President Rodrigo Duterte only recently got appraised on his 50th day in office and while his bloody campaign against illegal drugs became the fodder for media nobody can deny, however, that we may be seeing the turn-around of the country for the better.
It looks like trust and confidence in Duterte’s leadership among Filipinos has even grown stronger because he is doing exactly what he promised to do if elected, which was to waged war against illegal drugs, criminality and corruption.
Not only has Duterte consolidated his political power in congress but he seem to be getting also the support of practically all sectors of Philippine society, even some ranking officials of the Catholic church, because they have all seen the seriousness and determination of his resolve to put an end to the ills that have been plaguing the country all these years so it could start moving forward towards economic growth and development.
While the Duterte administration is busy conducting a violent and highly controversial anti-drugs campaign, the president has not lost sight of the fact that peace and stability are important factors for a country’s sustained growth and development, thus, his initiative to be in harmony with the communists and the Muslim rebels in Mindanao.
This gesture of promoting friendship, reconciliation, unity and smoking the peace pipe is very much welcomed by the business community which is now foreseeing a surge in new investments by local and foreign nationals.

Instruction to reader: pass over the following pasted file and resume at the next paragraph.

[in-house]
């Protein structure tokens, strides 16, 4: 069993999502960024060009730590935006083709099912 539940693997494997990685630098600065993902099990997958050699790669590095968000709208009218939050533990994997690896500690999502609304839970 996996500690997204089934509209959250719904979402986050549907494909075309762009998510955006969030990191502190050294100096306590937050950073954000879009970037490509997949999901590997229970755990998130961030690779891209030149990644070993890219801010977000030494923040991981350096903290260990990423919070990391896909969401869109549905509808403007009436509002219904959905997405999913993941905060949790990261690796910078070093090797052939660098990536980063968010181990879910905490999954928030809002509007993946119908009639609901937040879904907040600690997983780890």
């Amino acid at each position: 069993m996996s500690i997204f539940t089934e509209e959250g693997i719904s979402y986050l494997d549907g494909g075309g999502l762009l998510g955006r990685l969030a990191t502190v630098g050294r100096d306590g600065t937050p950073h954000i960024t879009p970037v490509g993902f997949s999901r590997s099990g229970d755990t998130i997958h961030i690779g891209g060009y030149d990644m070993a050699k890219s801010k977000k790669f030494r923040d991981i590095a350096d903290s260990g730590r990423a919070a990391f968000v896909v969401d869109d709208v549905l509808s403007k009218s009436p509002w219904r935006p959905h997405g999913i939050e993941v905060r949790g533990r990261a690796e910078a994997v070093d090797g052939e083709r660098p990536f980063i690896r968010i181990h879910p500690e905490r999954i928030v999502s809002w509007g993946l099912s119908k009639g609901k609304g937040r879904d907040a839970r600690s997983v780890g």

Other factors that are giving the business sector a positive outlook for the future is the government’s plan to start immediately prioritizing infrastructure spending and cutting of red tapes.
That Duterte has asked congress for an emergency power to address the horrendous traffic problem in Manila is an added boost to the morale of the businessmen.
In May, Duterte told the country’s main telecom providers to speed up the internet, or he would junk laws that prohibit foreign competition.
Duterte’s economic plan also includes lowering corporate and income taxes.
While the outside world may be critical of the killings following Duterte’s war against illegal drugs, it has in no way affected the economic performance of the country.
Only recently the government announced that the Philippine economy grew at 7 per cent in the second quarter from a year earlier, its highest level in three years. It makes the Philippines the fastest growing among all countries that have reported so far for the second quarter.
It has been reported that the mainstays of the economy – remittances and the outsourcing sector – are flourishing and boosting domestic consumption.
What this means simply is that Duterte is leading this country in the right direction, regardless of how many are killed in his war against drugs or whether he has called the US ambassador gay or he has ruffled the feathers of the UN by calling some members stupid.
That is the long and short of it.